Hepatitis

Hepatitis is an inflammation of the liver usually caused by a virus or, less often, by certain medications or chemical agents, such as alcohol, carbon tetrachloride, and large amounts of panadol. The Hepatitis B and C viruses have infected 520 million people globally, many are infected with a hepatitis virus but have no symptoms.

The three most common types of hepatitis are labeled A, B, and C. Hepatitis A (HAV) is the most common form and is transmitted mainly by contaminated food or water. Most people recover completely from a hepatitis A infection although it can take up to six weeks for recovery.

Hepatitis B virus (HBV) is more serious than hepatitis A and can cause permanent liver damage. This infection is usually acquired through exposure to contaminated blood. Intravenous drug users who share contaminated needles are at highest risk, but persons who have multiple sexual partners, people who are healthcare workers, people who have repeated blood transfusions, and persons who need dialysis to maintain kidney function are also at risk. New blood donor screening tests have greatly reduced the dangers of blood transfusions, and a vaccine is available for people who are likely to come in contact with the virus.

Hepatitis C (HCV) is the form that causes the most serious lifelong problems. It is usually spread through exposure to contaminated blood or needles, often through body piercing or tattooing, or through sexual contact with someone who has the infection. Many people have the hepatitis C virus in their bodies, but most of them have no symptoms and are not aware of their risk for progressive liver disease. HCV can cause serious conditions and are the main reason people need liver transplants.

Some individuals who carry HBV and HCV can progress to further, serious liver conditions, including liver cirrhosis and liver cancer.

Hepatitis D (HDV), also called the delta agent, is a defective virus that requires the presence of hepatitis B for its expression and infection. It may be present when a person contracts HBV in a ‘co-infection’, or may be contracted later and cause a ‘superinfection’.

Hepatitis E is also called epidemic hepatitis. It shares many similarities with HAV and is responsible for waterborne hepatitis outbreaks in India, Burma, Afghanistan, Algeria, Mexico, and recently Sudan and Iraq.

In 1995, a new virus that causes hepatitis was discovered. It is known as the GB agent, so named after the initials of a surgeon who contracted this infection. Hepatitis G (HGV) is mild and does not commonly cause serious liver damage, yet it accounts for 9% of all hepatitis infections. HGV has been recently identified as a group of three virus sub-types of HCV.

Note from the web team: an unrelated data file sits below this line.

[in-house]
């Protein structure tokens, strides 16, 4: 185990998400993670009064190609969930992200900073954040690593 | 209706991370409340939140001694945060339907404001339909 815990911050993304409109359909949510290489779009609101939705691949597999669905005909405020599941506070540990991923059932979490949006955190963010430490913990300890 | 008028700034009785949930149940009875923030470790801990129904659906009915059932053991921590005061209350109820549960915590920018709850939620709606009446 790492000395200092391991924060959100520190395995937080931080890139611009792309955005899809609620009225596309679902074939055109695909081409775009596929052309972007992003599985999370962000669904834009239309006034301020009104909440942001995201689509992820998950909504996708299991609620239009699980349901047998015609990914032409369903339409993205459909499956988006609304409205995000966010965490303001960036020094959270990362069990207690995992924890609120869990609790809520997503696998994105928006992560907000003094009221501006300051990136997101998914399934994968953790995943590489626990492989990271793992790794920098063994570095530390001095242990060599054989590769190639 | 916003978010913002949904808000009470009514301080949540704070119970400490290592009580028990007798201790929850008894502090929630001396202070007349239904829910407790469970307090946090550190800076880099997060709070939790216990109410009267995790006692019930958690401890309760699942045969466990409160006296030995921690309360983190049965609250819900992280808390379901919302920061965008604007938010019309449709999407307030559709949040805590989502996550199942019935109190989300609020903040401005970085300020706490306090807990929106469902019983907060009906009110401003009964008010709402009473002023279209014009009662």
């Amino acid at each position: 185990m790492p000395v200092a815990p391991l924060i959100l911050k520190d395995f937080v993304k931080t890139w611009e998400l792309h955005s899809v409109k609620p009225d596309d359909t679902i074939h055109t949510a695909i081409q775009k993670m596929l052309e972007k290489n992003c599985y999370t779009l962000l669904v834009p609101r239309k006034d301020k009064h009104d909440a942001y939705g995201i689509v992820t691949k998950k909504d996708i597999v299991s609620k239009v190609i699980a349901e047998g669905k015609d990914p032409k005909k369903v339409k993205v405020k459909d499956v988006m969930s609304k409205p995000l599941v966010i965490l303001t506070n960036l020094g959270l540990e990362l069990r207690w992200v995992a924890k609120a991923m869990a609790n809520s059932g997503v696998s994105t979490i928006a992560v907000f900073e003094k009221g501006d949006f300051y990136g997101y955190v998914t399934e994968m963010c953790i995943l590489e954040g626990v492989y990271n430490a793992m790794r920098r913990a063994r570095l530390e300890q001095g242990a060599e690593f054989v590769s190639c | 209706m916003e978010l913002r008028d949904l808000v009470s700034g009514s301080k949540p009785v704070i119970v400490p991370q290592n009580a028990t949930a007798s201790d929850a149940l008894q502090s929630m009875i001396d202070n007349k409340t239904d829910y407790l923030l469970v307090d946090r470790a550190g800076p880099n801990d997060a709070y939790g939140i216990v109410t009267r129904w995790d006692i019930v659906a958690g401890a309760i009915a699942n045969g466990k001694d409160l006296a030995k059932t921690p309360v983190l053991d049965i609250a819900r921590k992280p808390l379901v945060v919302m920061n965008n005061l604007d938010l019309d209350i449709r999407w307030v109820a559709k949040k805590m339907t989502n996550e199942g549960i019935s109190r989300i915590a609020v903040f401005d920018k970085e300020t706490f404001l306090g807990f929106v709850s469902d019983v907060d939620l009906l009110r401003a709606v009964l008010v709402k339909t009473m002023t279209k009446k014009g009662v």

Viral hepatitis occurs less commonly with other viral etiologies such as Epstein-Barr virus, cytomegalovirus, adenovirus, herpes simplex and the Coxsackie virus. Other types of hepatitis occur depending on the cause, but many of the manifestations are the same. Alcoholic hepatitis can follow a binge of ethanol consumption, or long term chronic alcohol abuse. Drug induced hepatitis can be caused by a number of pharmacological medications, such as methyldopa (for heart conditions), isoniazid (to treat TB) and panadol. Chronic autoimmune hepatitis is a chronic hepatitis of unknown origin that predominantly affects young and middle aged women.

Most people recover from hepatitis infections with no special treatment, although some become carriers of the infection. The term chronic hepatitis means active, ongoing inflammation of the liver persisting for more than six months that is detectable by biochemical and histologic means. It most commonly happens with HBV and HCV infections.

The symptoms of Hepatitis

It can be very difficult to tell the forms of hepatitis apart by their symptoms. Many people think they have the flu because of the fatigue, abdominal pain, loss of appetite, nausea, and vomiting that may occur at the initial stages of any hepatitis infection. The liver may be enlarged, causing abdominal tenderness with chronic diarrhea. Yellow skin (jaundice) and dark-colored urine can be important clues to a liver problem. For people that may have a chronic form of hepatitis, red palms and spider veins around the umbilicus may be present. Skin rashes and itching are also signs of a chronic condition. In males, a chronic condition can lead to gynoecomastia, which is when the male body starts to look more female, i.e. with breasts. Many people, especially those with HCV, will have no overt symptoms and the infection is found during a routine blood test.